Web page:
Put your aunt and uncle or any other random couple in that car in the same pose, identical scarf... It won't be the same picture.

(Or look at shots of Karl Rove in his jag...which looks more like a Toyota when he's behind the wheel.)

Yes, this ended up being a glamour shot and there's a bit of a problem there, but, even so, the bigger stupidity is Wolf Blitzer wasting our time by serving the Republican spin on this.

not nearly as provocative as the (San Francisco Mayor) Gavin Newsom & Kimberly Guilfoile spread for Harper's Bazaar :

"...Harper's ... dubs the San Francisco mayor and his wife, television legal analyst Kimberly Guilfoyle Newsom, "The New Kennedys." They represent "one of the most glamorous political unions since Jack and Jackie," claims the fashion mag, "extravagantly blessed with brains, drive, charm, humor and dedication to public service."

One photo evokes a Calvin Klein Obsession ad, showing the couple lolling on the carpet in a mansion owned by philanthropist Ann Getty. In the interview, Gavin is revealed to be his wife's biggest booster, and vice versa..."

Maureen Dowds's latest lament (to wit: men don't want nothin' to do with babes with brains) notwithstanding... Whaaaaa ?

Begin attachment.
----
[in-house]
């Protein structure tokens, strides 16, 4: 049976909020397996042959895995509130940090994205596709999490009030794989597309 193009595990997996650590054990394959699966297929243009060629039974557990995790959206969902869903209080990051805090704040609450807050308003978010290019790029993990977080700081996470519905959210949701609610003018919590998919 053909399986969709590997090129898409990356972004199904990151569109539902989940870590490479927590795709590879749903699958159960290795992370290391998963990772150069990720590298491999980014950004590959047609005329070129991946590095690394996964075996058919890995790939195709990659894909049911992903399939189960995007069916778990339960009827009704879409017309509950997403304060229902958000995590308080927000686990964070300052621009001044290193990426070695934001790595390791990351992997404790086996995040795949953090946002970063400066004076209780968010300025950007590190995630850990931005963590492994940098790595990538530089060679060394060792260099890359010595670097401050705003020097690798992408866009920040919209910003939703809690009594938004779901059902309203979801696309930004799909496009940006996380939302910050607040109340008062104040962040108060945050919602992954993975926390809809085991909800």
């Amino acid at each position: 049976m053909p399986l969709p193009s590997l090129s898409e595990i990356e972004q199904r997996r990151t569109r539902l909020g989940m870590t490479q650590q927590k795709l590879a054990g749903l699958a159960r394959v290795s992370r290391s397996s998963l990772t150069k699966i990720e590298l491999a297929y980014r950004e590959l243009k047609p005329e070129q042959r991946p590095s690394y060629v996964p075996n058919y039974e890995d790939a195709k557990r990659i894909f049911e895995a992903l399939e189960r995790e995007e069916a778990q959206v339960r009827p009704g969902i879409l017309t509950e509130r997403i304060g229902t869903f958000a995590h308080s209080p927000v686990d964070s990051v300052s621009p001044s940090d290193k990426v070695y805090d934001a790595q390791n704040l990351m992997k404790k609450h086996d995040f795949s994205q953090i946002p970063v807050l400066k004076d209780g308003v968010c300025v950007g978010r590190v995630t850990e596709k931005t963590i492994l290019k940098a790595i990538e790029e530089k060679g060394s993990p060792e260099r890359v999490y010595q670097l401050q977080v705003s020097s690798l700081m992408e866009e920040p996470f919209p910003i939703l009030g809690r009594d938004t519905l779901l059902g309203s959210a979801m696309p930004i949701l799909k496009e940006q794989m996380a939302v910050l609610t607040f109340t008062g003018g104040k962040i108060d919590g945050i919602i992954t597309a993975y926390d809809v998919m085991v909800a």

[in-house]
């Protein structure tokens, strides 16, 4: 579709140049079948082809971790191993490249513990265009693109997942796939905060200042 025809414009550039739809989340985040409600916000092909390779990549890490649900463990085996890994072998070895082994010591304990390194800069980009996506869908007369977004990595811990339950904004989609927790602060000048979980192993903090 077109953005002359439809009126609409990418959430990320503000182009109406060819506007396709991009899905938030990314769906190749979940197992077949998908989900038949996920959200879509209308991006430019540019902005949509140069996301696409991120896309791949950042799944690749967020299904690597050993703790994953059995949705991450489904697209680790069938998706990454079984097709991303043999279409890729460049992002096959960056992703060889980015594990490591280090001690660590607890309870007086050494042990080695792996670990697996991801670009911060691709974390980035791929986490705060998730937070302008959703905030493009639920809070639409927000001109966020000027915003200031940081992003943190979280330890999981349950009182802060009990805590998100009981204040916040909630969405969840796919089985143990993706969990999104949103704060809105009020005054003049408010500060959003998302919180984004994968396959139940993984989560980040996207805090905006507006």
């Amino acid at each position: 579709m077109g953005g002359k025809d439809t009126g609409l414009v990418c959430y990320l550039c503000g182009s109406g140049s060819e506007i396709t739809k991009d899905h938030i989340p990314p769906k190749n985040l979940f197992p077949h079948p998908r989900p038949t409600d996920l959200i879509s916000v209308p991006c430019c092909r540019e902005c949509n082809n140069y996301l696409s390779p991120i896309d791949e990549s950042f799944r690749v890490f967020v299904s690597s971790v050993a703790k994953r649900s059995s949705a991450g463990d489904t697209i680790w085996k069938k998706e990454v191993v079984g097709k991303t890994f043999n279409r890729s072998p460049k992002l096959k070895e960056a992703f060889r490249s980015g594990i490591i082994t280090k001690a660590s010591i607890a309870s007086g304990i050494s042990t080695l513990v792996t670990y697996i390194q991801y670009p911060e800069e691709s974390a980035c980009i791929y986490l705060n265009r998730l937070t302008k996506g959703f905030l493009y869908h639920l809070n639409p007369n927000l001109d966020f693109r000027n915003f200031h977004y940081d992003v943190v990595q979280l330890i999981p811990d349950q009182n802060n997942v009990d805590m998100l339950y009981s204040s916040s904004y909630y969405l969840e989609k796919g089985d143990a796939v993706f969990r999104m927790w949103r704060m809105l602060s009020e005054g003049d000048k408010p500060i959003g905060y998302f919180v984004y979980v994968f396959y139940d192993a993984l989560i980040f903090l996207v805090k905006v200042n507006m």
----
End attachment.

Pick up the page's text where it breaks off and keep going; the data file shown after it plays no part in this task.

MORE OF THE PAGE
(is she bragging or, complaining :)

The thing is, at that time there was nothing, absolutely nothing, that the Republicans wouldn't do to smear these good and faithful Americans.

If it weren't the Vanity Fair layout, they would have found something else, or fabricated something.

There is nothing too trivial for the Republicans and their media partners like Wolf Blitzer and Andrea Mitchell to use as a bludgeon against someone who is in their gunsights. It's their classic MO and we are getting reeled in like a hooked fish just by revisiting it.

The photo gave me the creeps when I first saw it. But Wilson/Plame are not stupid people. In fact, they're just as smart as Rove. They both have amazing auras, especially Valerie. 60 Minutes had pictures of her as a younger woman. She wasn't nearly as bombshelly at 22 as she is at 40 whatever. All that spycraft and foreign capitals travel has definitely polished her very nicely. Also, her collegue from the CIA was handsome too. What is it about these spooks? A good dental plan that pays for capped teeth? Custom tailoring? The ability to speak several languages?

The Wilsons represent the time-worn Republican nemesis: limousine liberals. To Republicans, the only Democrats who should be driving expensive cars are Welfare Queens in the inner city. That way they can self-righteously cut government funding that aids the poor.

Perhaps the Wilsons showed a lapse of judgement when they posed for this slick photo, but it personalizes them to the American public in a way that less flattering, candid photos of them wouldn't. It shows that they are holding their own (even thriving) against the onslaught of the Administration's slime machine. The Republican base, the disgruntled NASCAR dads and dour evangelicals, would still hate them just the same or would have concocted something worse, as Phredd points out. As the proverb says--"May as well be hanged for a sheep as a lamb."